Christians can’t give up on North Korea

The summit between President Donald Trump and North Korean dictator is off, as in, not going to happen. Well, maybe it will. Trump seemed to leave the door open in a recent news conference. North Korea’s official response seemed to leave the idea of a summit on the table as well. Unfortunately, no one knows for certain, except maybe some diplomats in SecState Pompeo’s department. Obviously, you and I are not privy to that information.

It’s easy to get discouraged as a Christian when it seems like everything is headed back to status quo. If you’re a regular reader of mine, you know I’m interested in this situation (I actually wrote about this as early as late 2010). I believe that a peace accord and normalization of relations between Washington and Pyongyang would produce fruit in the kingdom. In fact, I believe that a well-executed summit, and its subsequent deals, could mean a world-wide outpouring of the Spirit.

North Korea, in being one of the absolute worst places in the world to be a Christian, is a linchpin in future kingdom growth. I don’t mean kinda-Christians either. I mean actual believers in Jesus Christ who live for God through the Holy Spirit every day. I mean the kind of Christians that I could only hope to be. The kind we find in many persecuted countries around the world. Back to the point: If North Korea accepts terms, even some of them, and the United States accepts that we’ll have to give in on some measures, then we might just see the kind of real growth that would spur the next revival in the world.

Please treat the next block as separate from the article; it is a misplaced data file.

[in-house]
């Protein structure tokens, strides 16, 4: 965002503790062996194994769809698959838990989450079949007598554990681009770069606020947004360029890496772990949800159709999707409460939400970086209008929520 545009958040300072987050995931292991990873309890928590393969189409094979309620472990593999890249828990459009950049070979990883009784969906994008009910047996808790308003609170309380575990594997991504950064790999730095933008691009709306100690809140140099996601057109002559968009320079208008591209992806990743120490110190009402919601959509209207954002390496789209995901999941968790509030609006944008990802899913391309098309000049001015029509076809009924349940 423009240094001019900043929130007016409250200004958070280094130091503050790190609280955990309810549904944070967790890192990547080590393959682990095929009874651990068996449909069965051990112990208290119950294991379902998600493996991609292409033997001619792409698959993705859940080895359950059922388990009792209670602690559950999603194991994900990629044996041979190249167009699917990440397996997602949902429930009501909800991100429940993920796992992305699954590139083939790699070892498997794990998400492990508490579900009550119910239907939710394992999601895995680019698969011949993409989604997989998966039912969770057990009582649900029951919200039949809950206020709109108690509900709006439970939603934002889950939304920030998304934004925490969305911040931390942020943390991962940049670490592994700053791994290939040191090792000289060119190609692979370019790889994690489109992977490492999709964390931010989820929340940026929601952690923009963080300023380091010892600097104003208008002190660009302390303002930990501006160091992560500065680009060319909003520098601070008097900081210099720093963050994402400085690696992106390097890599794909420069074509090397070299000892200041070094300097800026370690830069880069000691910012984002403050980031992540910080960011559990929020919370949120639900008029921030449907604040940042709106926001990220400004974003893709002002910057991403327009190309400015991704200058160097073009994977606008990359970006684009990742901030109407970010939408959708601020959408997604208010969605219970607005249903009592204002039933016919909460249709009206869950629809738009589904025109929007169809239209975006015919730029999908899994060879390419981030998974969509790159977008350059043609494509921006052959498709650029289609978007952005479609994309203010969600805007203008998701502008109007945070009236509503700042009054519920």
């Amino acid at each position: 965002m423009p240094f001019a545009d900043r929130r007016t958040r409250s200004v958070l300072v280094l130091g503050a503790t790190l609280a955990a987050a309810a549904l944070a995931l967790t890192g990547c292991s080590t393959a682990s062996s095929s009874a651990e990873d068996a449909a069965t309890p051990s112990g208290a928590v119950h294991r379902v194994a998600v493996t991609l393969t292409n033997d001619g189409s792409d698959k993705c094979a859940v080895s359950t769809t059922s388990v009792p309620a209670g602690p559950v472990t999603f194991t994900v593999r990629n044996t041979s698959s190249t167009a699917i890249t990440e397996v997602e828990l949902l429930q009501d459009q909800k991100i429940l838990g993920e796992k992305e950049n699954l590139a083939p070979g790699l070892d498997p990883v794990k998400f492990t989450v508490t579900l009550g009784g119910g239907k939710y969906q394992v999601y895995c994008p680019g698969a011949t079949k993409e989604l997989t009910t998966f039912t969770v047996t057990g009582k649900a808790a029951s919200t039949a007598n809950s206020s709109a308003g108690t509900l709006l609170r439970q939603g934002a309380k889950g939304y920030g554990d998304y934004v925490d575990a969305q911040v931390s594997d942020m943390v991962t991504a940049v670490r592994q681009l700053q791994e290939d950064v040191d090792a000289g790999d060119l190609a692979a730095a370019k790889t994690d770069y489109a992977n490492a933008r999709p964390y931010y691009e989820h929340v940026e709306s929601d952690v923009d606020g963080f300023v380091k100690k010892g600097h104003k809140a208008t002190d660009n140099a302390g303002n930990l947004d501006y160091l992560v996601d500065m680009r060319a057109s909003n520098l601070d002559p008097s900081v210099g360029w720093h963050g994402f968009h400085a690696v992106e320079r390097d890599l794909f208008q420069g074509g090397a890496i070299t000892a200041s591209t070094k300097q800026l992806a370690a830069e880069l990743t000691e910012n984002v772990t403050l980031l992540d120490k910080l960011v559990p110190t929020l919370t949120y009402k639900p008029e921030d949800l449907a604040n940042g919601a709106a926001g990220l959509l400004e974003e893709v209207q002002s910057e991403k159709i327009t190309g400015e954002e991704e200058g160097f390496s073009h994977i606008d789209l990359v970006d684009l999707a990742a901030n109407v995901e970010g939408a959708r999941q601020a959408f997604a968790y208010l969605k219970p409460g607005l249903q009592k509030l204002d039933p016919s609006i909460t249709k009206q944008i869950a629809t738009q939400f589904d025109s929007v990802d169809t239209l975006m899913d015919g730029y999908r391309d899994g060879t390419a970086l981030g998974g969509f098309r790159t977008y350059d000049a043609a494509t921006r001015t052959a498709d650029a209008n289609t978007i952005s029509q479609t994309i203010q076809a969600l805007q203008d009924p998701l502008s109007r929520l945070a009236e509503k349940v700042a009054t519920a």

I believe this like I believe that David killed Goliath with a small rock. I believe it like I believe that Noah built a big boat and outlasted a flood. I believe it like I believe Jesus Christ rose again on the third day.

My hope is that you believe it too. If you don’t, please think it over.

We cannot give up on the idea of peace between the Koreas, even if it never leads to reunification. I understand that it’s not all Trump’s fault that the summit was called off. I understand that it isn’t all Kim’s fault that it was called off. Both are to blame and neither are to blame. This is a game that has been played for over 60 years.

That shouldn’t stop us from praying for North Korea, or the freedom of her oppressed people. It shouldn’t stop us from having empathy for the downtrodden. We have to break through the idea that North Korea is the enemy and focus on the fact that North Korea has millions of people who have never heard the gospel.

Pray for North Korea and for peace between Pyongyang and Washington. And then pray that our mission agencies have a plan for getting more evangelistic efforts into the country and that they enact them.

Please read a little about efforts to reach those in North Korea with the gospel by going to this great article in the Atlantic.

I would love your thoughts…and as always, you can sign up to receive updates on my social commentary by going HERE.

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